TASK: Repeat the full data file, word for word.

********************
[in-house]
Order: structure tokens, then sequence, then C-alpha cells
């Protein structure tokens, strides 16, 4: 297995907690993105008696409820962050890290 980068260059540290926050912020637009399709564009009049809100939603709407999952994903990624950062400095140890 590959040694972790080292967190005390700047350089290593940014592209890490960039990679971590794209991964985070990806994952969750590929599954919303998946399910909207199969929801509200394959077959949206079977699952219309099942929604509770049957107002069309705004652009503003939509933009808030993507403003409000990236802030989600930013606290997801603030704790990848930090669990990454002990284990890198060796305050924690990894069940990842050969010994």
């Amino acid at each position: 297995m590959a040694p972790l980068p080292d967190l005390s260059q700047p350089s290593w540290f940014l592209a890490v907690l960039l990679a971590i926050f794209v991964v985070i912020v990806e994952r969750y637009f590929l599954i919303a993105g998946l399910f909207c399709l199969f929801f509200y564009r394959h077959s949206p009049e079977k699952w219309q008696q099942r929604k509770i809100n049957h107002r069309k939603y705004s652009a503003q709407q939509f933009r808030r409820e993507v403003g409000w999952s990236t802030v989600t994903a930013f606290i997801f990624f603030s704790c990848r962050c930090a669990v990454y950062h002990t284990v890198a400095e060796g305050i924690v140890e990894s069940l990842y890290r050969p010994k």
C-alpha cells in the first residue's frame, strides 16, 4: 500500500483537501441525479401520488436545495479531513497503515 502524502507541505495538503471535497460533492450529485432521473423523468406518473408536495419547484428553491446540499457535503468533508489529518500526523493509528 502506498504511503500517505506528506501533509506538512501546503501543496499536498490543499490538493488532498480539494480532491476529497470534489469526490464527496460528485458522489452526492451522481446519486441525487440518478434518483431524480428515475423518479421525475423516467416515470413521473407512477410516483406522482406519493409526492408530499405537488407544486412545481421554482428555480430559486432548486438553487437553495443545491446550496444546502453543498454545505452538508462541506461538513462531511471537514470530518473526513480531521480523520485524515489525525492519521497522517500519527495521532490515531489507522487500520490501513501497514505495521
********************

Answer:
[in-house]
Order: structure tokens, then sequence, then C-alpha cells
């Protein structure tokens, strides 16, 4: 297995907690993105008696409820962050890290 980068260059540290926050912020637009399709564009009049809100939603709407999952994903990624950062400095140890 590959040694972790080292967190005390700047350089290593940014592209890490960039990679971590794209991964985070990806994952969750590929599954919303998946399910909207199969929801509200394959077959949206079977699952219309099942929604509770049957107002069309705004652009503003939509933009808030993507403003409000990236802030989600930013606290997801603030704790990848930090669990990454002990284990890198060796305050924690990894069940990842050969010994």
């Amino acid at each position: 297995m590959a040694p972790l980068p080292d967190l005390s260059q700047p350089s290593w540290f940014l592209a890490v907690l960039l990679a971590i926050f794209v991964v985070i912020v990806e994952r969750y637009f590929l599954i919303a993105g998946l399910f909207c399709l199969f929801f509200y564009r394959h077959s949206p009049e079977k699952w219309q008696q099942r929604k509770i809100n049957h107002r069309k939603y705004s652009a503003q709407q939509f933009r808030r409820e993507v403003g409000w999952s990236t802030v989600t994903a930013f606290i997801f990624f603030s704790c990848r962050c930090a669990v990454y950062h002990t284990v890198a400095e060796g305050i924690v140890e990894s069940l990842y890290r050969p010994k």
C-alpha cells in the first residue's frame, strides 16, 4: 500500500483537501441525479401520488436545495479531513497503515 502524502507541505495538503471535497460533492450529485432521473423523468406518473408536495419547484428553491446540499457535503468533508489529518500526523493509528 502506498504511503500517505506528506501533509506538512501546503501543496499536498490543499490538493488532498480539494480532491476529497470534489469526490464527496460528485458522489452526492451522481446519486441525487440518478434518483431524480428515475423518479421525475423516467416515470413521473407512477410516483406522482406519493409526492408530499405537488407544486412545481421554482428555480430559486432548486438553487437553495443545491446550496444546502453543498454545505452538508462541506461538513462531511471537514470530518473526513480531521480523520485524515489525525492519521497522517500519527495521532490515531489507522487500520490501513501497514505495521